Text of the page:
A serious look at a trip to Mars. Some say a joint manned flight could aid US-Soviet ties
Washington — Around the world, long-range manned spaceflight planners are seriously considering an expedition to Mars. No one has yet established a permanently manned space station, nor have astronauts returned to the moon. Many experts say these feats should precede a visit to the Red Planet.
A Mars expedition, however, appears to be technically feasible as an early 21st-century project. More important, it is beginning to be perceived as a politically feasible way for the United States and the Soviet Union to work together, because a Mars expedition would almost certainly be a global project.
The desire for such cooperation dominated a day-long meeting on Mars exploration held Tuesday at the US National Academy of Sciences by the Planetary Society.
Society president Carl Sagan said he sensed ``a hunger, a longing'' in the audience for such a joint enterprise. He added that he believes people around the world ``wish the major technological nations on the planet would do something together on behalf of all mankind.''
The conference had a symbolism that transcended the technical discussions. It was held to commemorate the 10th anniversary of the US-Soviet joint spaceflight, when an Apollo craft linked with a Soyuz spaceship to orbit Earth. Soviet mission commander Alexei Leonov and crew member Valery Kubasov joined their former American colleagues Thomas Stafford, Donald Slayton, and Vance Brand to celebrate that historic event.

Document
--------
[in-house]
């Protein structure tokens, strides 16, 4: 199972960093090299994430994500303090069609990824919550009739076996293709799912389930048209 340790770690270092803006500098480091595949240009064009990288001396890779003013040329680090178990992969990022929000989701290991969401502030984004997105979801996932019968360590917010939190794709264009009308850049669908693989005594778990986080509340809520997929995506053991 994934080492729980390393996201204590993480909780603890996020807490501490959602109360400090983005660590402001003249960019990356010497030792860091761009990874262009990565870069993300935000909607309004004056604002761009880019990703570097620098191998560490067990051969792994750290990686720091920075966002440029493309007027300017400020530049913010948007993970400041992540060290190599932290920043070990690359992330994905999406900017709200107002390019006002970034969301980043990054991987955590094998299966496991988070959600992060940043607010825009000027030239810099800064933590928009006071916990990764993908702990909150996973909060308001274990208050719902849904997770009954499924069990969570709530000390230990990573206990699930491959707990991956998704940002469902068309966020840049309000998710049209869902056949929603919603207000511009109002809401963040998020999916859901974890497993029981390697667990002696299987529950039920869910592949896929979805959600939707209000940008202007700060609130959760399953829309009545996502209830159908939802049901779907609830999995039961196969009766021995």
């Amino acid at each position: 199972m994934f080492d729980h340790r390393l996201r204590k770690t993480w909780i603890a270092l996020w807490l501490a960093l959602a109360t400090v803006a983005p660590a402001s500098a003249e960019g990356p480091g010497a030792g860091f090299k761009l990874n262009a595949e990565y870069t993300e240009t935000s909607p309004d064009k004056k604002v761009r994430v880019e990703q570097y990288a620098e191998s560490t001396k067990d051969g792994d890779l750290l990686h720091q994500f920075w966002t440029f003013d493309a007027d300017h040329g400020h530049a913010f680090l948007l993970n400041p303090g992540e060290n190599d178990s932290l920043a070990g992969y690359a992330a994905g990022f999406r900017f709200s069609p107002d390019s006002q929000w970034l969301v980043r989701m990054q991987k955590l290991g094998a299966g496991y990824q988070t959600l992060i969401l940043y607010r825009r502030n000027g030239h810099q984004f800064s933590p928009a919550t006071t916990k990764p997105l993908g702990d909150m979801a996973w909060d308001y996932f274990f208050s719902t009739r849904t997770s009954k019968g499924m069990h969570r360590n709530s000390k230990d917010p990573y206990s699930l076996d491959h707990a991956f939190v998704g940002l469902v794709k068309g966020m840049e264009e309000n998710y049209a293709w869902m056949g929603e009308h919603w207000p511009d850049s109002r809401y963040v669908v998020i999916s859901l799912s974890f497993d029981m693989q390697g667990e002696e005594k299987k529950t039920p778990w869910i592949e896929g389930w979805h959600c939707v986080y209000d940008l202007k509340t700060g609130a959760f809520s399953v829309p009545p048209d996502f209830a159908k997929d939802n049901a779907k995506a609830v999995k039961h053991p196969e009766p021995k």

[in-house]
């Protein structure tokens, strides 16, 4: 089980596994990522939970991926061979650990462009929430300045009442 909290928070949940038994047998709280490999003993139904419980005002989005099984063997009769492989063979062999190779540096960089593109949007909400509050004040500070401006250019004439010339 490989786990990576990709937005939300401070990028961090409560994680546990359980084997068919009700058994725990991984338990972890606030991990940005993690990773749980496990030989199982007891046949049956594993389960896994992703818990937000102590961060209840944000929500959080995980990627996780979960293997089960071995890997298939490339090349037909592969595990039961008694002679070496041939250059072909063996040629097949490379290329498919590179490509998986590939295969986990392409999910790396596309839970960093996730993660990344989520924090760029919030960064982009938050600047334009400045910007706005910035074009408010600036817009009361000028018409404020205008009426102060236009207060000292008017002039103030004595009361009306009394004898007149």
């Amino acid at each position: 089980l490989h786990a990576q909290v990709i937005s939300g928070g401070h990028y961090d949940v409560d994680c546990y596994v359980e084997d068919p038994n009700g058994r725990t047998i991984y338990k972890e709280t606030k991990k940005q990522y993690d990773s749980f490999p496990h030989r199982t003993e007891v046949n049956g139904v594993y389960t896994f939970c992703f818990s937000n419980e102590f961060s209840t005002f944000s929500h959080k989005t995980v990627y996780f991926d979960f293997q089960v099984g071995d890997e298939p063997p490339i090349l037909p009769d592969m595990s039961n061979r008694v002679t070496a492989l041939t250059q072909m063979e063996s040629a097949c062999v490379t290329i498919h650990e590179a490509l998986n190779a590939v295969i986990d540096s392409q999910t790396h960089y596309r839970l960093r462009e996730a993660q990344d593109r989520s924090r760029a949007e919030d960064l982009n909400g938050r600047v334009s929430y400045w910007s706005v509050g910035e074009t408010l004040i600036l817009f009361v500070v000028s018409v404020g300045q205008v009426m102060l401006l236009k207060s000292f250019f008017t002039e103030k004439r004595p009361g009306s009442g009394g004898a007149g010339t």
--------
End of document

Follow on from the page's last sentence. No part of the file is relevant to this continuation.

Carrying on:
But July 16 was also the 40th anniversary of the first nuclear-weapons test. The technologies both of destruction and of the outward expansion of civilization into the solar system thus formed a background for the meeting.
Dr. Sagan reflected several speakers' comments when he observed that these technologies had brought humanity to a major branch point in its development.
He added that it would be hard to imagine ``a more dramatic symbol'' of the US and USSR doing something on behalf of the human species at this transitional time than to lead a first human landing on another planet.
A study commissioned by the Planetary Society projects a cost of about $25-$30 billion -- no more than the cost of the Apollo mission in terms of inflation-adjusted dollars. Spread among a number of nations, such a cost is well within reason, said James Beggs, administrator of the US National Aeronautics and Space Administration (NASA).
To encourage wider space cooperation, Sen. Spark M. Matsunaga (D) of Hawaii introduced a congressional resolution Wednesday urging organization of an International Space Year.
It would begin in 1992 -- the 500th anniversary of Columbus's first voyage to America -- and run through 1995. It would pool world resources in a major space-research effort.
But cooperation in space isn't cut-and-dried. A Congressional Office of Technology Assessment memorandum on the issue, released Wednesday, outlined several considerations that affect decisions on whether to embark on such projects: the scientific and practical benefits; the potential for transfer of militarily sensitive technology; and the effect of such cooperation on US foreign policy in general and US-Soviet relations in particular. -- 30 --